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. Last Updated: 07/27/2016

Bad Bills and Legerdemain

Ulitsa Fokina is a downtown street of renovated 19th-century brick buildings, flower stalls, book kiosks, cigarette girls pushing L&Ms, and smoking buses and vans that use it as a turnaround.

The street also serves as the city currency exchange, where jovial babushkas and pallid Raskolnikovs hang out with hand-lettered dollar and yen symbols clipped to their jackets.

Because the ladies look a little less shifty than their male counterparts, I tend to do my business with them. And, if I may say so, I am extremely popular among them, as I used to approach, glance around for cops, and ask in a low voice if I might commit adultery with a $100 bill.

"You mean pomenyat?" a bearded babushka finally corrected me last year. "Izmenyat is if you want to make me your girlfriend and your wife doesn’t know about it. Pomenyat’ is when you give me dollars and I give you rubles."

Apart from adding a little fizz to the fantasy life of an ancient and heavily rouged moneychanger, there is another incentive for doing my business with the women. I figure I can out-wrestle any babushka who might stuff my cash in her bra and try to scuttle off. As we all know, there is reason for caution.

Changing money is not just a marginal activity. It is a popular means of protecting one’s savings in a land where nobody trusts the ruble not to plummet overnight, where banks can fold and deposits vanish. Some people use street moneychangers to get a better rate and avoid taxes on a bank exchange. But some of us, who are simply too lazy to stand in line at an exchange window, sometimes forget we are playing a risky game.

Last fall, a reporter from a local daily dropped by my office with a worried look on her face and asked me to examine two $100 bills she had just bought with her life savings of rubles.

The likeness was perfect, but I only had to touch the banknotes to know they were counterfeit. They were printed on ordinary paper, and when I held them up to the light, I saw the front sides lacked the tiny impression of Ben Franklin’s face on the right and the bar on the left that reads: "USA 100 USA 100..."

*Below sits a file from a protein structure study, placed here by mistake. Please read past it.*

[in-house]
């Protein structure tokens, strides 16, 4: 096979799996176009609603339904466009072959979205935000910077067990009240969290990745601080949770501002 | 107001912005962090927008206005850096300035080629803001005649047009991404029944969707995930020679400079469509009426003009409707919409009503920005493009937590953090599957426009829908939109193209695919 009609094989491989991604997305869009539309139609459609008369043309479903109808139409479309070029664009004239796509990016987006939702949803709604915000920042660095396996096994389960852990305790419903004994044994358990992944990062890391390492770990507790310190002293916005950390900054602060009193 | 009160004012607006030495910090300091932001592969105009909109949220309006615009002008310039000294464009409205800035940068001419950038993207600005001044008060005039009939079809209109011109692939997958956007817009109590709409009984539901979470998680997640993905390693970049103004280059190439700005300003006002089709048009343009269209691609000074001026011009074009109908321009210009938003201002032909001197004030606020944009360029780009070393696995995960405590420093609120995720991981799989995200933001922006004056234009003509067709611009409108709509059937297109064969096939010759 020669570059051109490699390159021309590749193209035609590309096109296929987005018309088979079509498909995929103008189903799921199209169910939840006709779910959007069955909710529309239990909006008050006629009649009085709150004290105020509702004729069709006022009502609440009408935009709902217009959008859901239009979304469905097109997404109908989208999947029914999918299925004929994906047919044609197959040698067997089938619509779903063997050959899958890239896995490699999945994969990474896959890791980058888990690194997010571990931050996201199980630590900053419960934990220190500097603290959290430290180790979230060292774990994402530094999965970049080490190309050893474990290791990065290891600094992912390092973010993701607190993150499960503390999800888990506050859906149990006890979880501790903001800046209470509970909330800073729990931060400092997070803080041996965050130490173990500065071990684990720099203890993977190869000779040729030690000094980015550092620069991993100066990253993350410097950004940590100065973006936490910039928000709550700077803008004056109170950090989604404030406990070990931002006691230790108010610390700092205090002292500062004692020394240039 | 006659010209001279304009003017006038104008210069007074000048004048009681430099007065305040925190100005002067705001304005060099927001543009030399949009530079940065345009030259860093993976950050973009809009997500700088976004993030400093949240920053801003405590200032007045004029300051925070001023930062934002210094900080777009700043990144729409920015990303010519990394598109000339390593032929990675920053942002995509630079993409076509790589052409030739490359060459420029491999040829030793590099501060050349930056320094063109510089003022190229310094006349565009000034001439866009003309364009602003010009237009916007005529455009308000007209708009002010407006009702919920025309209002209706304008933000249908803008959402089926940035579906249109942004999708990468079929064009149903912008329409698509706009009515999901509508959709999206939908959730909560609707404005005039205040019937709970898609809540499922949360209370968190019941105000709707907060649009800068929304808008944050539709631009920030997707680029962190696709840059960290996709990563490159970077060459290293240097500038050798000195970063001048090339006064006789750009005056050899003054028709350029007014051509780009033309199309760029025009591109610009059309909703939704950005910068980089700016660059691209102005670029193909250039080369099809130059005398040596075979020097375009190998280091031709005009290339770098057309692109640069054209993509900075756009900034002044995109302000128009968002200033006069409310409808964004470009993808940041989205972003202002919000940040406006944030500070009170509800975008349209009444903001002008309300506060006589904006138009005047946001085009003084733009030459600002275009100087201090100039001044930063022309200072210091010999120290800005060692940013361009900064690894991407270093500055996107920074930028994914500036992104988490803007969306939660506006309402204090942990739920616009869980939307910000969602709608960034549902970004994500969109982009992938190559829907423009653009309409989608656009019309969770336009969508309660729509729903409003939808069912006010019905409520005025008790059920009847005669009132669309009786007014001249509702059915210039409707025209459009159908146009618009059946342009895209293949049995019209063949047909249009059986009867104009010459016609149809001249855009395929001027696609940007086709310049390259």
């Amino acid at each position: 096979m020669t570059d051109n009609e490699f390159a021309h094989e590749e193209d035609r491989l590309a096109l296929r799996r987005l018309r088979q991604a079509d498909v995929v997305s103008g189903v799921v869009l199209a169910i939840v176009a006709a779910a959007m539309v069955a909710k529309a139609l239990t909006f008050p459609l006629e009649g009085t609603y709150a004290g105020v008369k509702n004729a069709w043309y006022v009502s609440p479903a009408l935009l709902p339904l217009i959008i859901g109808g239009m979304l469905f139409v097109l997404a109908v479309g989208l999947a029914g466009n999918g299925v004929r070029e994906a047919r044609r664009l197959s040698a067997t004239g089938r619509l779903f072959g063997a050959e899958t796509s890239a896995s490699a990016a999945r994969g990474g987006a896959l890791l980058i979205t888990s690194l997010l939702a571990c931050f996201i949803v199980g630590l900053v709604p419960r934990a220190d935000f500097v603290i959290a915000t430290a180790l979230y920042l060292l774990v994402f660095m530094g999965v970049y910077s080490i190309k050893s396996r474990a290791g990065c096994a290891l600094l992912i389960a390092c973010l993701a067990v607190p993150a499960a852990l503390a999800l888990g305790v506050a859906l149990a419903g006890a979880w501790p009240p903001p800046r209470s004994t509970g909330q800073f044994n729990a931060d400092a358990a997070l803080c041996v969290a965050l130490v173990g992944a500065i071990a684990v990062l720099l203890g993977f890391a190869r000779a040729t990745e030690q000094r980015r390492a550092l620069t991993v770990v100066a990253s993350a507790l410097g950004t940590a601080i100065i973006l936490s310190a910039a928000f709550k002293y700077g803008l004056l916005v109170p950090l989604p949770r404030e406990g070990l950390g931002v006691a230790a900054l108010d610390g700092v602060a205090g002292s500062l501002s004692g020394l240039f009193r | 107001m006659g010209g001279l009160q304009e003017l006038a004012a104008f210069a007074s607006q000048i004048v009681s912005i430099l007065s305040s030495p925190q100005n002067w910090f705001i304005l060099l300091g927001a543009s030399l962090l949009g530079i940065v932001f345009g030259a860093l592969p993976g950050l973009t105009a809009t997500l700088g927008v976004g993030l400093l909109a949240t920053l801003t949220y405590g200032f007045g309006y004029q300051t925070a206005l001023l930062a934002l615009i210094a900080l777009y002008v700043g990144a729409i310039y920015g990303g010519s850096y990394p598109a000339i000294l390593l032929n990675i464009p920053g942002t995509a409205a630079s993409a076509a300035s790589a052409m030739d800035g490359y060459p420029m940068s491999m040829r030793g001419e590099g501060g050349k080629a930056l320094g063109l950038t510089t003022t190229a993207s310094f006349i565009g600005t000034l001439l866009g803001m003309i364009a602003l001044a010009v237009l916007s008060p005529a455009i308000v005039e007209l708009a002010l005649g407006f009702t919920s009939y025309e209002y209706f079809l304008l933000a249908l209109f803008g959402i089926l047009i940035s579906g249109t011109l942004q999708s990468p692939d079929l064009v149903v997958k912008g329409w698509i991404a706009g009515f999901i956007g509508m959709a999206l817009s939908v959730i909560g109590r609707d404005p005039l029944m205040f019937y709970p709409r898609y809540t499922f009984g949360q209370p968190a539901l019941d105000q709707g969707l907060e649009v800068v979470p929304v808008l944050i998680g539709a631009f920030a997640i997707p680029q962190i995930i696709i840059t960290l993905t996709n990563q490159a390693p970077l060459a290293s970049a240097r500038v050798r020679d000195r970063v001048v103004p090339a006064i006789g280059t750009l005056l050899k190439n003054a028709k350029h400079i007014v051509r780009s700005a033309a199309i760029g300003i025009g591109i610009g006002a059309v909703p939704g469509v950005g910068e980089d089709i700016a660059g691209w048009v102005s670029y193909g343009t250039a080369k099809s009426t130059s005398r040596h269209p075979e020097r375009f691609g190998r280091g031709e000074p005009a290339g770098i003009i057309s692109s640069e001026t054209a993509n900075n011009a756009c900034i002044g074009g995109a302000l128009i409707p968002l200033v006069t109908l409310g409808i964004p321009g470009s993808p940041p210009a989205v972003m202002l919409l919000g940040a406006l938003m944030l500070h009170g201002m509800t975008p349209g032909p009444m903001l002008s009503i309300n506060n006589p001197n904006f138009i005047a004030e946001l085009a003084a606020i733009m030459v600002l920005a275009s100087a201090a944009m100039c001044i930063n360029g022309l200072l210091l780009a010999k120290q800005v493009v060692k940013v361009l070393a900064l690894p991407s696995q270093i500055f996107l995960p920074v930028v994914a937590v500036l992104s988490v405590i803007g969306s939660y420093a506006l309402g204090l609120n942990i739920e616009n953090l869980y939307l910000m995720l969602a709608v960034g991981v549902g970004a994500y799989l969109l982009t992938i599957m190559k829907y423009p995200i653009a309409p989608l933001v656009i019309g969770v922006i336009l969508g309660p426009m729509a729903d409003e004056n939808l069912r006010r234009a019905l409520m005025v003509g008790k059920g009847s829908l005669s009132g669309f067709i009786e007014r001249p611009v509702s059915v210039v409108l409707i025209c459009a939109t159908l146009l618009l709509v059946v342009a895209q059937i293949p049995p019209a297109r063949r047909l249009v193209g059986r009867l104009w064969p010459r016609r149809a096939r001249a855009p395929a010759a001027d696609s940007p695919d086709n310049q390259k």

"They’re fake," I said. "I’m sorry." I think she went somewhere to cry.

Two years ago, Janina de Guzman, then a reporter at the Vladivostok News, ran into a swindler at the train station. As she waited to exchange a $100 bill at a currency window, a guy with bad hair and worse teeth sidled up and offered a better rate, she wrote at the time.

"A warning buzz sounded," Janina wrote, "but I swatted it aside and followed him around the corner thinking, ‘Yeah, yeah, yeah, I shouldn’t be doing this. But the line is long, writing the exchange slip takes forever and they always mess up my name.’"

Out of view of the public, she wrote, "He took my $100 bill and began to fold it. Slowly, deliberately. I stared at his folding hands, perplexed but entranced. What was this? Origami? Where were my rubles?"

But just as he finished his folding, another man barged in and roared, "What do you think you’re doing? Get out of here!"

The moneychanger returned the bill to Janina and ran, pursued by the other man. Then, she wrote, "I unfolded the bill — slowly, deliberately — until the $1 figure in each corner was clearly visible."

For a long time, I kept Janina’s warning in mind when I traded money on the street. But warnings fade in time, and the other day I wandered down Fokina to where the currency women gather at the west end of the street. On my way, a wan young man with bad teeth hailed me.

"Want to change money?" he asked.

Well, why not? He led me a few steps down an alley, and I dug out my $100 bill and handed it over. As he scrutinized it, I noticed the corner of a folded-up $1 bill peeking from inside his cuff. He began folding my bank-note, slowly and deliberately. Like origami.

I snatched the bill back, and his mouth dropped open in surprise. "I heard about you!" I cried.

"What do you mean?" he said.

"You stole my friend’s money."

He slipped away, and I strode off to find my favorite babushka. Needless to say, she was happy to adulterate my money. But please, be discreet. It’s our little secret.